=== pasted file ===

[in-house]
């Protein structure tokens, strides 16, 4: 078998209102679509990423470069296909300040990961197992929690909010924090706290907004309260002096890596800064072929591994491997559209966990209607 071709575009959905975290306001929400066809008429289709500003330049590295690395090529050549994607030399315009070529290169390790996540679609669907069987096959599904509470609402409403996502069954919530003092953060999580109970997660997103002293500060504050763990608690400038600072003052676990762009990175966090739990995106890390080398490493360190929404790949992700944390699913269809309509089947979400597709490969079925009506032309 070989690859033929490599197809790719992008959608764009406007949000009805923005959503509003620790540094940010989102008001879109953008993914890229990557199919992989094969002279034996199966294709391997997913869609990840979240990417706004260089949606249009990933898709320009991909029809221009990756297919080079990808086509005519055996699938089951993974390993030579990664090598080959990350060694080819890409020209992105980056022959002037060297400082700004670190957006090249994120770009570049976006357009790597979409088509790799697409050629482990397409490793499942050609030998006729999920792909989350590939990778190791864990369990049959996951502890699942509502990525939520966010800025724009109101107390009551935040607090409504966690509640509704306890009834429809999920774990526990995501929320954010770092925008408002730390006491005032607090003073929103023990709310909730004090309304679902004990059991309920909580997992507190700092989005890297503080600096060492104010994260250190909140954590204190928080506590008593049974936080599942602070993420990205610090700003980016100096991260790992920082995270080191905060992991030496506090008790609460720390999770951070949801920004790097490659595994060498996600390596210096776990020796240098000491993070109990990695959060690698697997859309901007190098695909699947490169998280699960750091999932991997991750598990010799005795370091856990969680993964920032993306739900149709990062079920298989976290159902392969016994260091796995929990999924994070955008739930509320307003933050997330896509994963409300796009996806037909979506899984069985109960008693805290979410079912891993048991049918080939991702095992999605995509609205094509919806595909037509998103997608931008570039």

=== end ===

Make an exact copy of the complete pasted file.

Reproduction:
[in-house]
């Protein structure tokens, strides 16, 4: 078998209102679509990423470069296909300040990961197992929690909010924090706290907004309260002096890596800064072929591994491997559209966990209607 071709575009959905975290306001929400066809008429289709500003330049590295690395090529050549994607030399315009070529290169390790996540679609669907069987096959599904509470609402409403996502069954919530003092953060999580109970997660997103002293500060504050763990608690400038600072003052676990762009990175966090739990995106890390080398490493360190929404790949992700944390699913269809309509089947979400597709490969079925009506032309 070989690859033929490599197809790719992008959608764009406007949000009805923005959503509003620790540094940010989102008001879109953008993914890229990557199919992989094969002279034996199966294709391997997913869609990840979240990417706004260089949606249009990933898709320009991909029809221009990756297919080079990808086509005519055996699938089951993974390993030579990664090598080959990350060694080819890409020209992105980056022959002037060297400082700004670190957006090249994120770009570049976006357009790597979409088509790799697409050629482990397409490793499942050609030998006729999920792909989350590939990778190791864990369990049959996951502890699942509502990525939520966010800025724009109101107390009551935040607090409504966690509640509704306890009834429809999920774990526990995501929320954010770092925008408002730390006491005032607090003073929103023990709310909730004090309304679902004990059991309920909580997992507190700092989005890297503080600096060492104010994260250190909140954590204190928080506590008593049974936080599942602070993420990205610090700003980016100096991260790992920082995270080191905060992991030496506090008790609460720390999770951070949801920004790097490659595994060498996600390596210096776990020796240098000491993070109990990695959060690698697997859309901007190098695909699947490169998280699960750091999932991997991750598990010799005795370091856990969680993964920032993306739900149709990062079920298989976290159902392969016994260091796995929990999924994070955008739930509320307003933050997330896509994963409300796009996806037909979506899984069985109960008693805290979410079912891993048991049918080939991702095992999605995509609205094509919806595909037509998103997608931008570039």